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Dynamic networks of psychotic symptoms in adults living in precarious housing or homelessness

Published online by Cambridge University Press:  18 January 2021

Andrea A. Jones*
Affiliation:
Department of Psychiatry, University of British Columbia, Vancouver, British Columbia, Canada
Kristina M. Gicas
Affiliation:
Department of Psychiatry, University of British Columbia, Vancouver, British Columbia, Canada Department of Psychology, York University, Toronto, Ontario, Canada
Sara Mostafavi
Affiliation:
Department of Statistics, University of British Columbia, Vancouver, Canada Department of Medical Genetics, University of British Columbia, Vancouver, Canada
Melissa L. Woodward
Affiliation:
Department of Psychiatry, University of British Columbia, Vancouver, British Columbia, Canada
Olga Leonova
Affiliation:
Department of Psychiatry, University of British Columbia, Vancouver, British Columbia, Canada
Fidel Vila-Rodriguez
Affiliation:
Department of Psychiatry, University of British Columbia, Vancouver, British Columbia, Canada
Ric M. Procyshyn
Affiliation:
Department of Psychiatry, University of British Columbia, Vancouver, British Columbia, Canada
Alex Cheng
Affiliation:
Department of Psychiatry, University of British Columbia, Vancouver, British Columbia, Canada
Tari Buchanan
Affiliation:
Department of Psychiatry, University of British Columbia, Vancouver, British Columbia, Canada
Donna J. Lang
Affiliation:
Department of Radiology, University of British Columbia, Vancouver, British Columbia, Canada
G. William MacEwan
Affiliation:
Department of Psychiatry, University of British Columbia, Vancouver, British Columbia, Canada
William J. Panenka
Affiliation:
Department of Psychiatry, University of British Columbia, Vancouver, British Columbia, Canada
Alasdair M. Barr
Affiliation:
Department of Anesthesia, Pharmacology & Therapeutics, University of British Columbia, Vancouver, British Columbia, Canada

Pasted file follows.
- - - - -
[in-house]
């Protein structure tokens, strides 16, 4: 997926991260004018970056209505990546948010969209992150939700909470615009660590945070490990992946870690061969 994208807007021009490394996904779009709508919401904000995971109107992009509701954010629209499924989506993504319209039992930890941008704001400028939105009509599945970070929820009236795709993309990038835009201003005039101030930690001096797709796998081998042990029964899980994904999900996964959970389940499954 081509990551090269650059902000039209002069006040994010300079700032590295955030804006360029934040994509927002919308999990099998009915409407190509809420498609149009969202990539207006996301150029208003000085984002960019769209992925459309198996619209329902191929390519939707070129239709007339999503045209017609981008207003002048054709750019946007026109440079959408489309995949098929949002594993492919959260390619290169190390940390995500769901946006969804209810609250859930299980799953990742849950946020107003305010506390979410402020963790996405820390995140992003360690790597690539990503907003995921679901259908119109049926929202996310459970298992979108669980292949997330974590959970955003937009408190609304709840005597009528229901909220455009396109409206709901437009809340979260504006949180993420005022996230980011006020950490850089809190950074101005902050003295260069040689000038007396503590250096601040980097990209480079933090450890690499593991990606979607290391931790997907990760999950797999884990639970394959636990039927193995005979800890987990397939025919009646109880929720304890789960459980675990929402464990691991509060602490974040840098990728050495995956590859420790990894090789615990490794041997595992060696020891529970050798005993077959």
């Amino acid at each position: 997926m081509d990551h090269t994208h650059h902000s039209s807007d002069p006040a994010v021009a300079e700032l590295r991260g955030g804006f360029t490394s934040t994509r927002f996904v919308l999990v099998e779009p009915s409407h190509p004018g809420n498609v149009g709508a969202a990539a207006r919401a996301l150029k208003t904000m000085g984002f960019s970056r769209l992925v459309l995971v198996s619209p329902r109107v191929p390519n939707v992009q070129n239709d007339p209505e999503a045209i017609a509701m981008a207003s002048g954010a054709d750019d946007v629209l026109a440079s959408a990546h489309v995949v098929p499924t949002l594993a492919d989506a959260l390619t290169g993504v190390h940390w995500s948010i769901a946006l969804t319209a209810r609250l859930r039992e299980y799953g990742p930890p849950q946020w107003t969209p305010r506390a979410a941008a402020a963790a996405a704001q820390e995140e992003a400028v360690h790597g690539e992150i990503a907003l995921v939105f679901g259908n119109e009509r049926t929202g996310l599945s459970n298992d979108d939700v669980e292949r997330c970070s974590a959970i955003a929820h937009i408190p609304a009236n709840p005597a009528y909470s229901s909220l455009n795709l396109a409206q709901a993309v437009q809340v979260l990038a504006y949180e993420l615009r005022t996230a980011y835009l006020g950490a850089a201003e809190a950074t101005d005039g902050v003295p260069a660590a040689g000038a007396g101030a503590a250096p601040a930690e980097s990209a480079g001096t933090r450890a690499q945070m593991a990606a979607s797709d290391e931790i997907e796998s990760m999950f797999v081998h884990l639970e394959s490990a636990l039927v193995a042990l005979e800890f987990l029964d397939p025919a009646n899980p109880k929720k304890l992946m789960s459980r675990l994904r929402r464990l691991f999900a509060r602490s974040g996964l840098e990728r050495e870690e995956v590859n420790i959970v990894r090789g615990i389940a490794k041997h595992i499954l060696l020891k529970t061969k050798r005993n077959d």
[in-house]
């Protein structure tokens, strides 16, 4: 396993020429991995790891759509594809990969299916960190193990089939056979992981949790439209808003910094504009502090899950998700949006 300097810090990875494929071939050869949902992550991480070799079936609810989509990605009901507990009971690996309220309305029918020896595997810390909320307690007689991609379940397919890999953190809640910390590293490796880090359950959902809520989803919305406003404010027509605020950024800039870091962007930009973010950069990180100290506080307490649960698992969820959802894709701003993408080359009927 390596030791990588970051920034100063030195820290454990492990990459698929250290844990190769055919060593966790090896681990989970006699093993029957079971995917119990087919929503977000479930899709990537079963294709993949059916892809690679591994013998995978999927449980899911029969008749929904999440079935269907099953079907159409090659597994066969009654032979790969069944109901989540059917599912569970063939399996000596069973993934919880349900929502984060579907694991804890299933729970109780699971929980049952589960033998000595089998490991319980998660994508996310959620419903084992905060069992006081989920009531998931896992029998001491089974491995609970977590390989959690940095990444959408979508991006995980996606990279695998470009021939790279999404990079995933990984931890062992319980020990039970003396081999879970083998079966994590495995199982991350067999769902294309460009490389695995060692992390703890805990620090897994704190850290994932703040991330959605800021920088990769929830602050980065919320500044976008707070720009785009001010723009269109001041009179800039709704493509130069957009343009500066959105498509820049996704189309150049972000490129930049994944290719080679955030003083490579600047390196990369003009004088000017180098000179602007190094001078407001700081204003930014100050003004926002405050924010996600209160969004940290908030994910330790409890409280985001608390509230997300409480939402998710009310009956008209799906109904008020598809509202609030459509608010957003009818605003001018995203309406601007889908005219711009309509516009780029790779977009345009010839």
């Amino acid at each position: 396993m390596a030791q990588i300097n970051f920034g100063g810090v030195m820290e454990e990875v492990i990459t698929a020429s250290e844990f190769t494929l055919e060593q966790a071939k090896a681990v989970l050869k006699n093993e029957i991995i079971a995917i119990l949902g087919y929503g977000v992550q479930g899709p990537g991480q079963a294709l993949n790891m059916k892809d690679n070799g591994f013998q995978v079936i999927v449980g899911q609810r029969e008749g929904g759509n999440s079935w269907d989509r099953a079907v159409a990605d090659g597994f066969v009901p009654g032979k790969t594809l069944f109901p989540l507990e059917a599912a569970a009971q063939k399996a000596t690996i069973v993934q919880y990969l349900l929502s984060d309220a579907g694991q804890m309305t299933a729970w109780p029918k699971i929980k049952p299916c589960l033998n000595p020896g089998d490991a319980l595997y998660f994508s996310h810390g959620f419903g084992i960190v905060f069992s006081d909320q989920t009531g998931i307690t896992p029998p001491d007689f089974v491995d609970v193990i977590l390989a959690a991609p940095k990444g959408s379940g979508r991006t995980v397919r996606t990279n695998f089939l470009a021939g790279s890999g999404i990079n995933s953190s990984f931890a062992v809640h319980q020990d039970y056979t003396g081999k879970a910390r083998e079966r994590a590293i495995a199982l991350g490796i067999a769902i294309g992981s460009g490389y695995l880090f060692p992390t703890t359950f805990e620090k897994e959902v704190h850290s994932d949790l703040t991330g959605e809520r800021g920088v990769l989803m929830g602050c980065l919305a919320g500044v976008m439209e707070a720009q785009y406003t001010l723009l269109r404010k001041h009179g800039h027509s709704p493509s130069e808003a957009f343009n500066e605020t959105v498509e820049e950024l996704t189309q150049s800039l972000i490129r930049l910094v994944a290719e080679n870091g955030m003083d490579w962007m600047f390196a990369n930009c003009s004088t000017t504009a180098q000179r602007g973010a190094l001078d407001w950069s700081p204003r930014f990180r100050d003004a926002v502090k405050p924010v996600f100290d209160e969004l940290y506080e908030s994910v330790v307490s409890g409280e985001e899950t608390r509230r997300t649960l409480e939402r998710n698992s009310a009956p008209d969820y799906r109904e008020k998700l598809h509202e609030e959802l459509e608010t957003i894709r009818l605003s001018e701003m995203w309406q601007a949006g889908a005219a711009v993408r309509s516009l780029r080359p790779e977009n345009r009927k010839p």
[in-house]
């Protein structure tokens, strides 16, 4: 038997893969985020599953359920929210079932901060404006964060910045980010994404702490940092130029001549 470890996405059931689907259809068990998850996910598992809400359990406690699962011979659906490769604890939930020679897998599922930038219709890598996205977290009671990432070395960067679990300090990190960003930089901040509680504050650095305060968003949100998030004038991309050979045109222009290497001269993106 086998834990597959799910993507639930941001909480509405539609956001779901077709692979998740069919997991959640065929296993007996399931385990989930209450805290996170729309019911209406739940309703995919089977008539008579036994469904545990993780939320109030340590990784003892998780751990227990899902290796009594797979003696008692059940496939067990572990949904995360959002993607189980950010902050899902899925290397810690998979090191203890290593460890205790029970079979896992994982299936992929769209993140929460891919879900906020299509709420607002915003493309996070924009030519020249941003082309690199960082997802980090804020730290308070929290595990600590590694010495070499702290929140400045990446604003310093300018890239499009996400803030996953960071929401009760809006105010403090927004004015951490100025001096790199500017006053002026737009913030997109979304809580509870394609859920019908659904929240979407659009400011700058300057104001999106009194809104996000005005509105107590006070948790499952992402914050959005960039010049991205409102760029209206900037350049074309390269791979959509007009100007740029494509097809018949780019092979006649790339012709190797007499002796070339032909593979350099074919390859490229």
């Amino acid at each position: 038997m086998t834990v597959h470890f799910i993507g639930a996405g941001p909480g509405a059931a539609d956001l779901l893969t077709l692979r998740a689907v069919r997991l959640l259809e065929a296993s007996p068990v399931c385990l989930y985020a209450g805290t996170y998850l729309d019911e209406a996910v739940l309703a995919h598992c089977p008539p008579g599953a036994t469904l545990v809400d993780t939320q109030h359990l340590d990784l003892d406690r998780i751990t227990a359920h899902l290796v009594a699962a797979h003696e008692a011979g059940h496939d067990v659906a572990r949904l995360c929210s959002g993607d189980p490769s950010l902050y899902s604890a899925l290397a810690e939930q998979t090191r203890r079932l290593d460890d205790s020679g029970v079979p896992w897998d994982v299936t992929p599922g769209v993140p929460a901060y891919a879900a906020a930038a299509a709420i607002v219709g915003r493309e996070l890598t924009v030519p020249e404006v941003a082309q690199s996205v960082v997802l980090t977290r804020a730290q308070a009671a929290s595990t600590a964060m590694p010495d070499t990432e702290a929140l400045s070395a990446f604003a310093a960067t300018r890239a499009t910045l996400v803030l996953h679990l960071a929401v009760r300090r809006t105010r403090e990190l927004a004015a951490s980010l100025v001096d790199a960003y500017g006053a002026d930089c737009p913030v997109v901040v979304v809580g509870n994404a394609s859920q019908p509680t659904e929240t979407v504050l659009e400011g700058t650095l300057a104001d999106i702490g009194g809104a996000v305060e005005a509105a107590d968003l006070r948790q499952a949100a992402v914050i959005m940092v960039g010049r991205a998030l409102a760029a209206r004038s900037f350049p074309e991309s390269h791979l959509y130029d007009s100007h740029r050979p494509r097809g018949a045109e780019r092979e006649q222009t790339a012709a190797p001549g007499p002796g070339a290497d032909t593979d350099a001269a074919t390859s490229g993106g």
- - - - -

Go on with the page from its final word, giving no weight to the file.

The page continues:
Allen E. Thornton
Affiliation:
Department of Psychology, Simon Fraser University, Burnaby, British Columbia, Canada
William G. Honer
Affiliation:
Department of Psychiatry, University of British Columbia, Vancouver, British Columbia, Canada
*
Author for correspondence: Andrea A. Jones, E-mail: aajones@alumni.ubc.ca

Abstract

Background

People living in precarious housing or homelessness have higher than expected rates of psychotic disorders, persistent psychotic symptoms, and premature mortality. Psychotic symptoms can be modeled as a complex dynamic system, allowing assessment of roles for risk factors in symptom development, persistence, and contribution to premature mortality.

Method

The severity of delusions, conceptual disorganization, hallucinations, suspiciousness, and unusual thought content was rated monthly over 5 years in a community sample of precariously housed/homeless adults (n = 375) in Vancouver, Canada. Multilevel vector auto-regression analysis was used to construct temporal, contemporaneous, and between-person symptom networks. Network measures were compared between participants with (n = 219) or without (n = 156) history of psychotic disorder using bootstrap and permutation analyses. Relationships between network connectivity and risk factors including homelessness, trauma, and substance dependence were estimated by multiple linear regression. The contribution of network measures to premature mortality was estimated by Cox proportional hazard models.

Results

Delusions and unusual thought content were central symptoms in the multilevel network. Each psychotic symptom was positively reinforcing over time, an effect most pronounced in participants with a history of psychotic disorder. Global connectivity was similar between those with and without such a history. Greater connectivity between symptoms was associated with methamphetamine dependence and past trauma exposure. Auto-regressive connectivity was associated with premature mortality in participants under age 55.

Conclusions

Past and current experiences contribute to the severity and dynamic relationships between psychotic symptoms. Interrupting the self-perpetuating severity of psychotic symptoms in a vulnerable group of people could contribute to reducing premature mortality.

Type
Original Article
Copyright
Copyright © The Author(s), 2021. Published by Cambridge University Press

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